A recruiter who has been inundated with fraudulent resumes from welfare fraudsters claims that Centrelink’s ‘broken system’ might be fixed by having agents keep track of the positions that applicants are looking for.
The owner of the companies Superior People Recruitment in Australia and New Zealand, Graham Wynn, recently explained how he gets inundated with phony job applications from people wanting to maintain their benefits.
Employers are inundated with frequently absurd resumes as a result of the present Centrelink system, which mandates that job seekers apply for 20 positions every month in order to maintain their welfare benefits.
He thinks that when someone under their supervision seeks for a job, an agent ought to be informed. According to him, doing so would enable the agency to determine whether the position was suitable for the applicant’s level of experience.
‘I think what we need to do [now] with the automation system is every person who is registered with Centrelink has an active job provider. So what should happen is when they apply for a job, their Job Active provider should automatically be notified, this is the job they have applied for.
‘That way they can help them and say, “that is not appropriate, you don’t have the experience for that job”, and they can work with them directly. At the moment that does not happen and we have had people apply for 20 different jobs advertised, none they are suited to.’
A jobseeker who acknowledged owning a business but stated, “I need to be on Centerlink,” is one of the prior examples of fake resumes uncovered by Daily Mail Australia. A different CV went into great detail about a candidate’s medical background, which included a recent hernia.
The present system will be replaced starting on July 1 by Labor’s new Points Based Activation System (PBAS). It will permit JobSeeker clients to get money if they accrue 100 points each month rather than requiring them to apply for 20 different jobs.
The new approach will have minimal effect in stopping welfare fraud, according to Mr. Wynn, whose company processes hundreds of applications every day.
Additionally, he disclosed that only about 5% of the applications he receives are from candidates who are truly qualified for the positions they are looking for.
It won’t have much of an impact, according to Mr. Wynn. A person receives five points for each job application, and if they apply for 20 jobs, they receive 100 points—the same as under the present system.
Additionally, an unnamed recruitment agency provided examples of some of the fraudulent applications it had received.
One application was for a position as a car sales advisor, although the applicant’s CV only listed experience in plumbing.
Another application came from a remorseful job applicant who claimed that while they owned their own firm, they were “forced” to apply for employment in order to receive benefits.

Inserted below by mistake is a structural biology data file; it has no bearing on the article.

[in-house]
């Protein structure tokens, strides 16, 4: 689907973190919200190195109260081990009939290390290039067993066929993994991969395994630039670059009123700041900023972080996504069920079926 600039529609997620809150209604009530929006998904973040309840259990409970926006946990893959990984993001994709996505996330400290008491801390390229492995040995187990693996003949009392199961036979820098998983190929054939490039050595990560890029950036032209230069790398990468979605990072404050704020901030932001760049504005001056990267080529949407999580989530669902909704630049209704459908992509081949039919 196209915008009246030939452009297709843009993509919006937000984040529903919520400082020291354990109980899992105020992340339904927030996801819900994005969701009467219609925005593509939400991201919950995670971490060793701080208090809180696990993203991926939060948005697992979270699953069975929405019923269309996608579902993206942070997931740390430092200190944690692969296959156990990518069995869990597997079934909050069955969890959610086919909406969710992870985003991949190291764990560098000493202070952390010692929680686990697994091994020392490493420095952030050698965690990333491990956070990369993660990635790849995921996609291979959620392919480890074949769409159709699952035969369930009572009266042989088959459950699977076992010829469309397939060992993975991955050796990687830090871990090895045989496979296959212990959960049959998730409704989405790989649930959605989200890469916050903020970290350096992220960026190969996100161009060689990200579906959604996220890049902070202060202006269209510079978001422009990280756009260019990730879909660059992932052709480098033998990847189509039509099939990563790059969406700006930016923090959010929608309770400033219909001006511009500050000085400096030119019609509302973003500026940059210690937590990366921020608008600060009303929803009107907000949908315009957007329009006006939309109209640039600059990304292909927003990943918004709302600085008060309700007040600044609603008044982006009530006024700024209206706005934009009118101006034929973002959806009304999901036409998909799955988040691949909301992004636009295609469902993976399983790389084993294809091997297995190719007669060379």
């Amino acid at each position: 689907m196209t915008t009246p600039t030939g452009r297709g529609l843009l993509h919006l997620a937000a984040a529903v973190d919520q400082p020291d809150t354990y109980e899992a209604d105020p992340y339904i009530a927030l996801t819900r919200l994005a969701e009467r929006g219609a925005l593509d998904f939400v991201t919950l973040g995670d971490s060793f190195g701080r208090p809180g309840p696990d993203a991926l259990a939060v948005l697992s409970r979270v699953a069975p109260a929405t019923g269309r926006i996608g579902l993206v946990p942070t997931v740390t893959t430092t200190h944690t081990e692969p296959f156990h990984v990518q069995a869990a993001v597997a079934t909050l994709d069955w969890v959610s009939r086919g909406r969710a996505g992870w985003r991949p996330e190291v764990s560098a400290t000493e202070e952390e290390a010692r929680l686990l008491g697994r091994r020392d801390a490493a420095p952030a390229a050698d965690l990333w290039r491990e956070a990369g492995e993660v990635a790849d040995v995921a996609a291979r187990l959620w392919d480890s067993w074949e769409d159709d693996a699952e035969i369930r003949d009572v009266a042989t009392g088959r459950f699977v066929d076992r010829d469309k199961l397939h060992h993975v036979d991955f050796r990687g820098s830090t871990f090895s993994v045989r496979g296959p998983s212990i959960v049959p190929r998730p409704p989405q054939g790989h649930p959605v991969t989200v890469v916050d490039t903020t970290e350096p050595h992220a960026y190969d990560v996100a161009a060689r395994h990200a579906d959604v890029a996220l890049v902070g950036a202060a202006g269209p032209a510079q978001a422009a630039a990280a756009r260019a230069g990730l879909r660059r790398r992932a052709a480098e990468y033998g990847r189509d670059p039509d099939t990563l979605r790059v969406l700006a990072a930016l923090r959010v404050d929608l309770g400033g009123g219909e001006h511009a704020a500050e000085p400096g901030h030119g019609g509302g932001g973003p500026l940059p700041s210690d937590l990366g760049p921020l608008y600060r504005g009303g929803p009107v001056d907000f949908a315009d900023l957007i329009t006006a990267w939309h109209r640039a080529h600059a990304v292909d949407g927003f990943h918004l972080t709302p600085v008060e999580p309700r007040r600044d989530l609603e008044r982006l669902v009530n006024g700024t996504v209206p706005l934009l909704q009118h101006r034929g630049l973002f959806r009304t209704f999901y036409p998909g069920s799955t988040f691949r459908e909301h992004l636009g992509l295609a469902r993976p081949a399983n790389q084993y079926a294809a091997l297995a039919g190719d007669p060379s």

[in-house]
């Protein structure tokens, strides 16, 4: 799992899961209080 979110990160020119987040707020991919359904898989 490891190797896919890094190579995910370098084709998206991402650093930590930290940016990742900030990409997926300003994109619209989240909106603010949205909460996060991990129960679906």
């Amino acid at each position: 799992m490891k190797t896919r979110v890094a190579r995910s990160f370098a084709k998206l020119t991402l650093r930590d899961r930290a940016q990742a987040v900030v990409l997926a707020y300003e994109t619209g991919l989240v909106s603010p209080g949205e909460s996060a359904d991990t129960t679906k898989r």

A third person’s resume was empty and just listed their name and address with contact information for references.
Self-reporting is the main concern, according to Mr. Wynn, who was speaking about the issues with Centrelink. In the past, you had to personally meet with a representative of Centrelink to verify that the applications you were submitting were valid.
There are no longer in-person meetings since the administration was able to save money during the pandemic by using the online approach. There is no mistake. In one day, I had one applicant apply for 20 jobs, none of which he qualified for.
“Nothing will change with the new scoring system.” The issues with self-reporting and inadequate oversight are not addressed.
In accordance with PBAS, an applicant is eligible to receive five points for each job application they submit, 20 points for a successful interview, and variable points for additional employment-related actions.
If someone earns more than 100 points in a single month, the remaining points will be carried over under the new approach, which will allow certain recipients to have their monthly targets decreased due to personal circumstances.
A total of 592,000 participants will be directed to a new face-to-face employment service provider, while about 169,000 participants will switch to an online site to manage their job searches.
The shift follows prior revelations that benefit fraudsters are intentionally submitting six-worded applications and anti-vaxxer ranting on their CV in order to evade employment.
One résumé that a hiring company received simply stated, “I don’t have a resume at the moment.”
Another applicant stated in their application that they were applying for the position in order to meet their requirements as a jobseeker.
He claimed to have “made it through 10th grade” on another fictitious CV and to have “absolutely no skills whatsoever.”
In order to follow Centrelink’s regulations, a welfare claimant revealed in May how he applied for 15 jobs in just three minutes.
‘Mumfighter,’ a music producer from Sydney, posted a video to his social media sites last month demonstrating how he satisfies the standards set forth by the government for the JobSeeker payment.
Mumfighter recorded a video in which he set a goal for himself of sending 15 job applications in eight minutes. He claims that he actually completed the task in three minutes and 22 seconds.
The film was made for entertainment purposes, according to the former professional rollerblader and rollerblade coach, who enjoys “pretending to accomplish things faster than the ordinary human” and usually takes the task much more seriously.
At the time, Mumfighter told Daily Mail Australia, “In actuality, applying for jobs typically takes me anywhere from 1-3 hours depending on whether I need to slightly revise my résumé and how much my ADHD is holding me back.”